One Year of Being My Own Boss


Tomorrow marks one year since I left the corporate world to be my own boss and stay at home with my kids. It has possibly been the longest, most difficult year of my life.

I left my architecture marketing job when Harrison was three months old, he’s just shy of 15 months now and I think we’re both finally figuring out life. For the past year I’ve been living as if I could be sent back to the corporate world at any time, instead of celebrating what I’ve accomplished. I have made it one full year working for myself. My business has existed for just shy of four years. I have made it work and I’m proud of where I’m at now. And I vow to go into this next year celebrating that instead of being scared that it could all end tomorrow.


This past year has been full of the highest highs and lowest lows I’ve ever had. And it has by far been harder than I ever thought it would be. Leaving my job, I naively thought that it would give me extra time to work on my business, Holl & Lane. In my mind I thought that because I’d be home all day, I’d have so much time. Apparently I never took raising children into the equation of all of this.

I, without a doubt, have less time to work than I used to. A few months into this journey, we had to start sending both boys to daycare because I just couldn’t keep up with all of my responsibilities. And then when I took on a couple extra freelance jobs I hadn’t planned on, we had to send them a few extra hours. They now go 13 hours a week so that I have dedicated time to focus and get all that is expected of me done.

But then there are the other days. The days when it’s randomly 70 degrees on a spring Tuesday and we can spend hours at the park with no responsibilities. Or, we can go to Storytime at the library and hang out for two hours with new friends. Or, when after a miserable month, I decide to book us a room at a water park for a night and we take off on a family vacation without having to worry about two people’s schedules.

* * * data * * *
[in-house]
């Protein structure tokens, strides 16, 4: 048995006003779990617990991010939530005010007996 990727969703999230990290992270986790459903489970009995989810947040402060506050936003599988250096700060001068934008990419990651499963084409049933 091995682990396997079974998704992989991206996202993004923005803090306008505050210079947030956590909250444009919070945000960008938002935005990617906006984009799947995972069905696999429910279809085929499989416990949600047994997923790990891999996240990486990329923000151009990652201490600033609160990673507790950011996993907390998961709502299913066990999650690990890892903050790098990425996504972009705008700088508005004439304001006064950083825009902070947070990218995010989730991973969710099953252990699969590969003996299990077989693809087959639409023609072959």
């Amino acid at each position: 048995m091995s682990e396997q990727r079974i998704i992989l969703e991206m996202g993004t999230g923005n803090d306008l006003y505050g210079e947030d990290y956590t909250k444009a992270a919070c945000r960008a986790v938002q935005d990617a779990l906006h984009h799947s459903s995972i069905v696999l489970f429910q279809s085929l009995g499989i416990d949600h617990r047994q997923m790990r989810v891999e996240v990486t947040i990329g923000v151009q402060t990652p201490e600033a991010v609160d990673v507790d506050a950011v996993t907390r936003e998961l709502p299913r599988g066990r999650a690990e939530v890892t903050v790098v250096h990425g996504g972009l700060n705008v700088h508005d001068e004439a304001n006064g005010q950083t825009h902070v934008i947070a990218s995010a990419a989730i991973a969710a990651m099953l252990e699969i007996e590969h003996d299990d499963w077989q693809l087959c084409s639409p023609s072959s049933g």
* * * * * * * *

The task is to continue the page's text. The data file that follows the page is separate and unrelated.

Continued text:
It’s those days that I am so, so grateful to be in this position. It is definitely a luxury and one I don’t take for granted. Which is why I work so hard, not only on two businesses of my own, Holl & Lane and Illuminate Writing, but also on the three freelance jobs I’ve been lucky enough to land. It’s a struggle to keep up with it all and most days I feel like I’m failing, but there is still nothing else I’d rather be doing.


I wanted to share five things that I’ve learned over the past year, ones that have been hard fought and took me awhile, but I think are important:

1 - Throw my plans out the window and go with the flow

This is without a doubt the biggest one I’ve learned. I’m a planner. I like to know what is going to happen each day. But as anyone with kids will tell you, especially when you stay home with them, there is no such thing as planning. Each day I try to set a list of things I’d like to accomplish for my businesses, whether it’s during naptime or just in little pockets of time throughout the day. In general, this just doesn’t happen. I’ve stopped scheduling quite so much for myself on the days the boys are home with me each day, and I’ve learned to not beat myself up if there’s something I really wanted to get done. My kids are what is most important and I try so hard to remember that and just go with the flow of the day.